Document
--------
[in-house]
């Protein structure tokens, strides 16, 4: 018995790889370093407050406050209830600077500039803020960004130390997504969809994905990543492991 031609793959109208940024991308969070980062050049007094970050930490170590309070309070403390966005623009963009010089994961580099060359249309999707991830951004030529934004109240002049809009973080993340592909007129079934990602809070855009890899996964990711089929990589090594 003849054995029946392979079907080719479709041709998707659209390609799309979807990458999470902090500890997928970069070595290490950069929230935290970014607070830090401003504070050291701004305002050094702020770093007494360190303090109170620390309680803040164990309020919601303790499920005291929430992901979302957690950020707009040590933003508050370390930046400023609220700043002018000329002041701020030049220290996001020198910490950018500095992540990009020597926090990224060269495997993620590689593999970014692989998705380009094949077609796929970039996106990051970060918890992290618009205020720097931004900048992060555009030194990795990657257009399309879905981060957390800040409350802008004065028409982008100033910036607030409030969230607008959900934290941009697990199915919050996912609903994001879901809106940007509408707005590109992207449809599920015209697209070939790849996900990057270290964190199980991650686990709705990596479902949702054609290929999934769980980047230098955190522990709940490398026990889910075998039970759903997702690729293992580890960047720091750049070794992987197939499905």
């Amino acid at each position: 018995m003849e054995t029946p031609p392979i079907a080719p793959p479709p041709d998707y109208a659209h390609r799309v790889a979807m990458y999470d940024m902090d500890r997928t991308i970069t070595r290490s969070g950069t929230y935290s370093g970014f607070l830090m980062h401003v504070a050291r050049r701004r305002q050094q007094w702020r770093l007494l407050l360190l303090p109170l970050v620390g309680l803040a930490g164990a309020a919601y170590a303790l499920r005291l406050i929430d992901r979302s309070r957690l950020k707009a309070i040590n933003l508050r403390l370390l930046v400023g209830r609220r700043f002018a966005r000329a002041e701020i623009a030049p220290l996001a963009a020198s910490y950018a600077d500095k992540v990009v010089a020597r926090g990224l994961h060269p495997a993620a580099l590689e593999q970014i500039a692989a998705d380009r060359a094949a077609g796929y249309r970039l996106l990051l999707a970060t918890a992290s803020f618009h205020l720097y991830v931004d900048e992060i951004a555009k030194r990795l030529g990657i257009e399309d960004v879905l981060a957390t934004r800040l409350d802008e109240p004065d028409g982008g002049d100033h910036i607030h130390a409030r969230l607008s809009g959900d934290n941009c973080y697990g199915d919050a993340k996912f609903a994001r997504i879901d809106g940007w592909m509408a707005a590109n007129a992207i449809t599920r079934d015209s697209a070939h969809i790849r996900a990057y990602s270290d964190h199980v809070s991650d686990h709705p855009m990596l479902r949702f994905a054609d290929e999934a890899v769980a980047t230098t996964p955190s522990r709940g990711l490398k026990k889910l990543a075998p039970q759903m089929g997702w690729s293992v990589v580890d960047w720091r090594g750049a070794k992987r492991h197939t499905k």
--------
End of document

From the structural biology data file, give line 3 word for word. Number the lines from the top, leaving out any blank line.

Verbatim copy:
């Amino acid at each position: 018995m003849e054995t029946p031609p392979i079907a080719p793959p479709p041709d998707y109208a659209h390609r799309v790889a979807m990458y999470d940024m902090d500890r997928t991308i970069t070595r290490s969070g950069t929230y935290s370093g970014f607070l830090m980062h401003v504070a050291r050049r701004r305002q050094q007094w702020r770093l007494l407050l360190l303090p109170l970050v620390g309680l803040a930490g164990a309020a919601y170590a303790l499920r005291l406050i929430d992901r979302s309070r957690l950020k707009a309070i040590n933003l508050r403390l370390l930046v400023g209830r609220r700043f002018a966005r000329a002041e701020i623009a030049p220290l996001a963009a020198s910490y950018a600077d500095k992540v990009v010089a020597r926090g990224l994961h060269p495997a993620a580099l590689e593999q970014i500039a692989a998705d380009r060359a094949a077609g796929y249309r970039l996106l990051l999707a970060t918890a992290s803020f618009h205020l720097y991830v931004d900048e992060i951004a555009k030194r990795l030529g990657i257009e399309d960004v879905l981060a957390t934004r800040l409350d802008e109240p004065d028409g982008g002049d100033h910036i607030h130390a409030r969230l607008s809009g959900d934290n941009c973080y697990g199915d919050a993340k996912f609903a994001r997504i879901d809106g940007w592909m509408a707005a590109n007129a992207i449809t599920r079934d015209s697209a070939h969809i790849r996900a990057y990602s270290d964190h199980v809070s991650d686990h709705p855009m990596l479902r949702f994905a054609d290929e999934a890899v769980a980047t230098t996964p955190s522990r709940g990711l490398k026990k889910l990543a075998p039970q759903m089929g997702w690729s293992v990589v580890d960047w720091r090594g750049a070794k992987r492991h197939t499905k």